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Parallel RLC circuit confusion

  1. Jun 3, 2013 #1
    1. The problem statement, all variables and given/known data
    Find vL(0+)

    2. Relevant equations
    V=IR


    3. The attempt at a solution

    I have an exam tomorrow and so I'm in a bit of a hurry so please excuse the horrible drawing.

    The problem I'm having with this question is a conceptual one. I've found vL in this this circuit by first finding Vc(0-), because Vc(0-)=Vc(0+)=vL(0+) using voltage-divider rule: V=12*(1)/(6)=2V.

    Now, I think L and C have opposite polarities by looking at the diagram so if Vc=2 V, vL must be = -2 V

    The trouble I'm having is that I'm unable to make a physical interpretation of what's happening here. The charged capacitor will try to force a current through the inductor in a direction opposite to that in which it is already flowing. How will the inductor offset this opposition from the capacitor, since it cannot allow any instantaneous change in its current?

    Thanks a lot for your time! :)
     

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  3. Jun 3, 2013 #2

    gneill

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    Staff: Mentor

    Yes, that's good for the initial capacitor voltage. And the switch closure places the inductor directly across the capacitor so they must have the same potential difference. What about the resistor? What must be the initial current through the 1Ω resistor?
    The capacitor is quite happy to sit there with its potential difference and supply no current if the nodes it's connected to are maintaining that potential difference thanks to the (initial) inductor current.

    Apply KCL to the node where the inductor and capacitor meet (the top one). You know the initial potential of that node so you know the initial current through the resistor. You know the initial current arriving from the inductor. What then is the initial capacitor current?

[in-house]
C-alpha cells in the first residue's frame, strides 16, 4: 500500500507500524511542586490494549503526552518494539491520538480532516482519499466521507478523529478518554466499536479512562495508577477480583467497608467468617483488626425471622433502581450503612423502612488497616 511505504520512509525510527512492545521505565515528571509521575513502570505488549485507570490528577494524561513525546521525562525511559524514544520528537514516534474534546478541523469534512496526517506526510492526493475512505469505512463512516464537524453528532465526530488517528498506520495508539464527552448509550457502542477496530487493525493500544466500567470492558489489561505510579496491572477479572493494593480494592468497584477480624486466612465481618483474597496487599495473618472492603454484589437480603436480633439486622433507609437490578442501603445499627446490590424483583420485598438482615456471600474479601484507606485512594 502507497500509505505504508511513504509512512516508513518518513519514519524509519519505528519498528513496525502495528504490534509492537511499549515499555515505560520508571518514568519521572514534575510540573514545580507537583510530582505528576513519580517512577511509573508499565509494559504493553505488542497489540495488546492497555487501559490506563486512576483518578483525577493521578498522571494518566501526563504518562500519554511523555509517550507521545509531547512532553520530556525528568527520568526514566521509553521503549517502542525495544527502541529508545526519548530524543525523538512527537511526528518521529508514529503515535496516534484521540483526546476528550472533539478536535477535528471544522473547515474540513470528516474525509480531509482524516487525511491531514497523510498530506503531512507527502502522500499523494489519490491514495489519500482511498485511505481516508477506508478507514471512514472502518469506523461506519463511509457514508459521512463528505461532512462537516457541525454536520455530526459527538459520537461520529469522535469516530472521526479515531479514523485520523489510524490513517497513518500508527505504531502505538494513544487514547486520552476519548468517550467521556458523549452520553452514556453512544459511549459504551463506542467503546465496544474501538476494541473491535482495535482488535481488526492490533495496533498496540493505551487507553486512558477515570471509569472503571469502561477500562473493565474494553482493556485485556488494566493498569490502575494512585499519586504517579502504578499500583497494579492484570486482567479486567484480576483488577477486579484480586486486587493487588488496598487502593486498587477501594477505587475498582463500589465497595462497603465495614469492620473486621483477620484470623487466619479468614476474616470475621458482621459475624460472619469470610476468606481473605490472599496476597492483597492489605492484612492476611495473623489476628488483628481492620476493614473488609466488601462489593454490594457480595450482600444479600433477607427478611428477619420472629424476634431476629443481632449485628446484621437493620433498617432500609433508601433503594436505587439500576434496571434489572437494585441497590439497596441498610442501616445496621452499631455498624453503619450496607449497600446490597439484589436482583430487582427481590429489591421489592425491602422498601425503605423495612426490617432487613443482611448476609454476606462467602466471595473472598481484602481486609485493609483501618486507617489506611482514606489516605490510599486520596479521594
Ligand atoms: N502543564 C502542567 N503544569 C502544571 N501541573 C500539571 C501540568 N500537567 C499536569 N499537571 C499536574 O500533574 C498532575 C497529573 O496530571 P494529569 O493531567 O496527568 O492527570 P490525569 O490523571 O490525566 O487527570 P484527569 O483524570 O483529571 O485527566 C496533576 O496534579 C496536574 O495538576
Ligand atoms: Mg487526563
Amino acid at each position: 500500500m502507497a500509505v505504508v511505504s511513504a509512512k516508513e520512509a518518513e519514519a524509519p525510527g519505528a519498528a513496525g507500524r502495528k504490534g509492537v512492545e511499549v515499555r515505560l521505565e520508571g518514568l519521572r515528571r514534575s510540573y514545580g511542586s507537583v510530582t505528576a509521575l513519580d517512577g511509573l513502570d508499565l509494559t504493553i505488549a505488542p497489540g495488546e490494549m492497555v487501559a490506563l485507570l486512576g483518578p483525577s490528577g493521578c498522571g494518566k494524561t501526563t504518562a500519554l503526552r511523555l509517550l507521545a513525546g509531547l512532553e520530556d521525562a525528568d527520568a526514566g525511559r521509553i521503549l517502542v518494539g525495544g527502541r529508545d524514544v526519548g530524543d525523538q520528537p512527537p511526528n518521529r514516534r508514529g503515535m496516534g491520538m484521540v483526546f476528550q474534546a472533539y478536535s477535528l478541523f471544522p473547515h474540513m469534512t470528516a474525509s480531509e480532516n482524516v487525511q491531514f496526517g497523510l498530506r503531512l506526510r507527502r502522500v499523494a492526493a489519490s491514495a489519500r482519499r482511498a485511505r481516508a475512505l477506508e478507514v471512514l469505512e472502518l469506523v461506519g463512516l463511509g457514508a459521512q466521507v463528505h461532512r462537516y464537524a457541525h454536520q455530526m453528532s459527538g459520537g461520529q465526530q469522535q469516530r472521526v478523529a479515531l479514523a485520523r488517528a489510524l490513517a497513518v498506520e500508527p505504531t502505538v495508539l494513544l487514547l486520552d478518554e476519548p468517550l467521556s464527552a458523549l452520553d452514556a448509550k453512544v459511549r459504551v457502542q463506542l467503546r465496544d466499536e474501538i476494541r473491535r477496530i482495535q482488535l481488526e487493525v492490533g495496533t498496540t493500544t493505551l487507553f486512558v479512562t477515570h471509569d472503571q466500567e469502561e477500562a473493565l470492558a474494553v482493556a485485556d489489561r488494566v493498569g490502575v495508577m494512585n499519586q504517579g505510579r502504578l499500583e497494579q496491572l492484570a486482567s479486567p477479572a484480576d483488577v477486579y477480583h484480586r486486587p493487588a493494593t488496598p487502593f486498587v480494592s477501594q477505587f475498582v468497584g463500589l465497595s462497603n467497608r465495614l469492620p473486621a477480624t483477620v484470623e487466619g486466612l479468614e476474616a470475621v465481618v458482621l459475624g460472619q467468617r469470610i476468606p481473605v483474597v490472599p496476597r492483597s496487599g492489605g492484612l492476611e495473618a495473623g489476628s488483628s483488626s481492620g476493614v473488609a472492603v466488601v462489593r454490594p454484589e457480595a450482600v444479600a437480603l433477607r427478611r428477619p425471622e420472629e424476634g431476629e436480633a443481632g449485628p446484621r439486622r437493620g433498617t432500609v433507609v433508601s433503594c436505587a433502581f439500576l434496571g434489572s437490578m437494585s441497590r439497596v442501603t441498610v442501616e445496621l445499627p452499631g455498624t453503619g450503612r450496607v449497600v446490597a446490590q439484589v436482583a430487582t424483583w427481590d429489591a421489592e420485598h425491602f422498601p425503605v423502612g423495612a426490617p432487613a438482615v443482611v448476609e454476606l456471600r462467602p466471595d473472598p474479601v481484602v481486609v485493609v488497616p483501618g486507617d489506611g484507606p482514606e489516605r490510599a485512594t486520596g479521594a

4. Jun 3, 2013 #3
    By KCL, the capacitor current should be zero, right?

    But then, what is responsible for maintaining the inductor current at the switching instant? The capacitor is "supplying" no current, so the inductor must have self-induced some voltage across itself to maintain that current, right?

    Thank you so much, gneill! You're always a great help! :)
     
  5. Jun 3, 2013 #4

    gneill

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    Staff: Mentor

    Correct. The inductor has stored energy in its magnetic field, and it is the source of, or 'motivation' for the EMF.
    Always happy to help!
     
  6. Jun 3, 2013 #5
    Ah. I presume that the minus sign in the inductor voltage means that the inductor reverses polarities in order to maintain the same current for an instant? Would it be correct to say that it acts like a voltage-source in that one instant?
     
  7. Jun 3, 2013 #6

    gneill

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    Staff: Mentor

    More like a current source... it will produce any amount of voltage required to try to maintain the current at its present value. Of course, since it has a limited amount of stored energy it can't maintain this current indefinitely, and in fact it begins to change after t = 0+.
     
  8. Jun 3, 2013 #7
    Oh right, of course.

    Thanks again, gneill! :)
     
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